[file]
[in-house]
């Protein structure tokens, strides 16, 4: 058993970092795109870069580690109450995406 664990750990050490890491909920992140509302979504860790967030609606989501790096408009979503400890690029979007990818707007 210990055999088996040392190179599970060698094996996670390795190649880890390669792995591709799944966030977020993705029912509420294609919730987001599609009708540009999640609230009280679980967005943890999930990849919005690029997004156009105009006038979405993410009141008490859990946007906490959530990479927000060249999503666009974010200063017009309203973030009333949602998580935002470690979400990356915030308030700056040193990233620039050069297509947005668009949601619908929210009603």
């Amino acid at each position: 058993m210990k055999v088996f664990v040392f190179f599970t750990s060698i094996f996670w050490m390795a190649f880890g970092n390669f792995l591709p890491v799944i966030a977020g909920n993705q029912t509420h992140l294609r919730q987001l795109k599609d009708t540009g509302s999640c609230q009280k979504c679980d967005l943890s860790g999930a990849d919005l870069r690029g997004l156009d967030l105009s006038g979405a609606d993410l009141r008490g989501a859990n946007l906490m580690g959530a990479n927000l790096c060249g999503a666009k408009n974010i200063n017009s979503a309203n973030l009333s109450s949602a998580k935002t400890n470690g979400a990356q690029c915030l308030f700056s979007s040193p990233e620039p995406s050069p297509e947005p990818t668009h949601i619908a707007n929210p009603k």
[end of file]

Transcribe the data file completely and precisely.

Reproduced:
[in-house]
């Protein structure tokens, strides 16, 4: 058993970092795109870069580690109450995406 664990750990050490890491909920992140509302979504860790967030609606989501790096408009979503400890690029979007990818707007 210990055999088996040392190179599970060698094996996670390795190649880890390669792995591709799944966030977020993705029912509420294609919730987001599609009708540009999640609230009280679980967005943890999930990849919005690029997004156009105009006038979405993410009141008490859990946007906490959530990479927000060249999503666009974010200063017009309203973030009333949602998580935002470690979400990356915030308030700056040193990233620039050069297509947005668009949601619908929210009603």
């Amino acid at each position: 058993m210990k055999v088996f664990v040392f190179f599970t750990s060698i094996f996670w050490m390795a190649f880890g970092n390669f792995l591709p890491v799944i966030a977020g909920n993705q029912t509420h992140l294609r919730q987001l795109k599609d009708t540009g509302s999640c609230q009280k979504c679980d967005l943890s860790g999930a990849d919005l870069r690029g997004l156009d967030l105009s006038g979405a609606d993410l009141r008490g989501a859990n946007l906490m580690g959530a990479n927000l790096c060249g999503a666009k408009n974010i200063n017009s979503a309203n973030l009333s109450s949602a998580k935002t400890n470690g979400a990356q690029c915030l308030f700056s979007s040193p990233e620039p995406s050069p297509e947005p990818t668009h949601i619908a707007n929210p009603k």